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Beacon Senior News

Time for tomatoes!

May 15, 2019 03:21PM ● By Paige Slaughter

There’s something about growing tomatoes that gardeners adore. I love the way Sara Tymczyszyn, director of Highwater Farm Project in Garfield County, put it. “What I love about growing tomatoes is that they’re such a great analogy for farming itself,” she said. “They require so much work upfront, and their reward isn’t felt until the peak of summer. I love the sweet, tangy taste and the way they start to ripen suddenly, when nature allows, marking the height of summer’s abundance.”

Paola Legarre, owner of Sage Creations Organic Farm, has her own reasons. “They’re the ultimate sign of summer and a great source of vitamins,” said Legarre. “Growing them means I get to eat fresh Caprese salads all summer long.”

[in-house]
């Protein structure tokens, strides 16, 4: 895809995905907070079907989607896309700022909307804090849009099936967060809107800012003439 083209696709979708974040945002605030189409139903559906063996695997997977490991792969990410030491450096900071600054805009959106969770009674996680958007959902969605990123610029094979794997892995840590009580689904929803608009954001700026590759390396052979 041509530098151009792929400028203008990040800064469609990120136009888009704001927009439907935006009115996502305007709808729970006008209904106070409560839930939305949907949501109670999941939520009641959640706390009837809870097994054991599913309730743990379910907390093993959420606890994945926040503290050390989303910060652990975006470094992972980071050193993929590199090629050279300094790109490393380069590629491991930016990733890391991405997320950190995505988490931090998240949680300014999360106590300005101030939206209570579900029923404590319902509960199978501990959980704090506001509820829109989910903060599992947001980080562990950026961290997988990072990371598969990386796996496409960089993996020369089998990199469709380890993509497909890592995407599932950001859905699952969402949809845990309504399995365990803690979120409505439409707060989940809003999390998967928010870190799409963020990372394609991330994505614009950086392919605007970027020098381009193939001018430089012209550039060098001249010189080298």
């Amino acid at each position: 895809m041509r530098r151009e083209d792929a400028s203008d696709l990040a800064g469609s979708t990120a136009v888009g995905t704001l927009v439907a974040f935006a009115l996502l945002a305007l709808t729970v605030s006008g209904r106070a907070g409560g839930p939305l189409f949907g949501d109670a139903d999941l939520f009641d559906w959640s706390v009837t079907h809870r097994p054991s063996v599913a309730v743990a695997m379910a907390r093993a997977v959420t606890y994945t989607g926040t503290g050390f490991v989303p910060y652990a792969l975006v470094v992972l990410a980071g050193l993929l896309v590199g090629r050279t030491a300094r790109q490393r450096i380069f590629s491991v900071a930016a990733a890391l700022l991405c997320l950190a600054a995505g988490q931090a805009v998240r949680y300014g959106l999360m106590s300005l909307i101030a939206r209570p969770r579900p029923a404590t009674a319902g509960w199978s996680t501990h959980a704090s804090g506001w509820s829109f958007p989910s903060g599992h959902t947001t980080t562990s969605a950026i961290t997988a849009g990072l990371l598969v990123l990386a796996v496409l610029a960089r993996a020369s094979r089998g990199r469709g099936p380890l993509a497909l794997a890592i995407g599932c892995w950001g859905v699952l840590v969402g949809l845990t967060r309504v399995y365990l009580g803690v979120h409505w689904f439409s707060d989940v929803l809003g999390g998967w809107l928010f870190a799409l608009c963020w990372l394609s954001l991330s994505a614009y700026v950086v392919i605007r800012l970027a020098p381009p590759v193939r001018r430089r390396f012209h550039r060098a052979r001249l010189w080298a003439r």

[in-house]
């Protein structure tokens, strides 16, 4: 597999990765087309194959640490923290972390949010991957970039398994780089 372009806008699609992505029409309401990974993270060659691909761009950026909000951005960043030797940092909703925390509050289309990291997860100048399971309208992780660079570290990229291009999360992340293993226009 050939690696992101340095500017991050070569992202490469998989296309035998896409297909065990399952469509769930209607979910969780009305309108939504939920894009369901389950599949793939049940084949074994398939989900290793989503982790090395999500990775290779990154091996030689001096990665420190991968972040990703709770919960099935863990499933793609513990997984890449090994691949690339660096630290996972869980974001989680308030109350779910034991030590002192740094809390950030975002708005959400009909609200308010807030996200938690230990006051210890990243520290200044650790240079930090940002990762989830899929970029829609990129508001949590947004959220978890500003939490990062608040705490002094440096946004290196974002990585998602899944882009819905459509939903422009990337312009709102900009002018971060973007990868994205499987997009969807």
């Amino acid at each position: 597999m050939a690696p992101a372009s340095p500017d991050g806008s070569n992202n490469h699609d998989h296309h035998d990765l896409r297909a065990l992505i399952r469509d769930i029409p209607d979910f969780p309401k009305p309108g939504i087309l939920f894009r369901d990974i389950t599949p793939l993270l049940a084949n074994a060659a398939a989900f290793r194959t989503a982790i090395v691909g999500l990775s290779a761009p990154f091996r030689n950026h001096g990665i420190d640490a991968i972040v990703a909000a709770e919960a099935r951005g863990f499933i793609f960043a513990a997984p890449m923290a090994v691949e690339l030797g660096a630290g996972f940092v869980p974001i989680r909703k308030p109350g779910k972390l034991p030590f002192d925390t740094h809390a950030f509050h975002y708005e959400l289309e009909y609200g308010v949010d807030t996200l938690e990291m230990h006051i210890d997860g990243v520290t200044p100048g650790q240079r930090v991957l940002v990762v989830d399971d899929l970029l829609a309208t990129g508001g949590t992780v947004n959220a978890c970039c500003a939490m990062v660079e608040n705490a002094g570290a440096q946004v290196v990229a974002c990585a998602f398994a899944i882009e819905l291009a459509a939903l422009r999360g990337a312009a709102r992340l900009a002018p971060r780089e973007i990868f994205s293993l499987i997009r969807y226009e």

For me, it’s simply the fact that nothing tastes like a fresh tomato. I can no longer buy tomatoes outside of tomato season. Instead, I can and dry tomatoes to enjoy them year-round, and growing them means I have a beautiful bounty to preserve.

Like reader Crystal Mars said, “They taste better than any other tomatoes anywhere.”

Into the garden Last month, we sowed a foundation for our biodiverse garden. (Feel free to catch up by direct sowing last month’s seeds now!)

This month, we’re laying warm season crops on top of the sections we covered with fast-growing buckwheat and peas. Save your tomato and pepper plantings for after Mother’s Day. It may be hard, but it’s better to wait until we’re clear of frosts and let your happy plants catch up than to lose your plants and have to start over.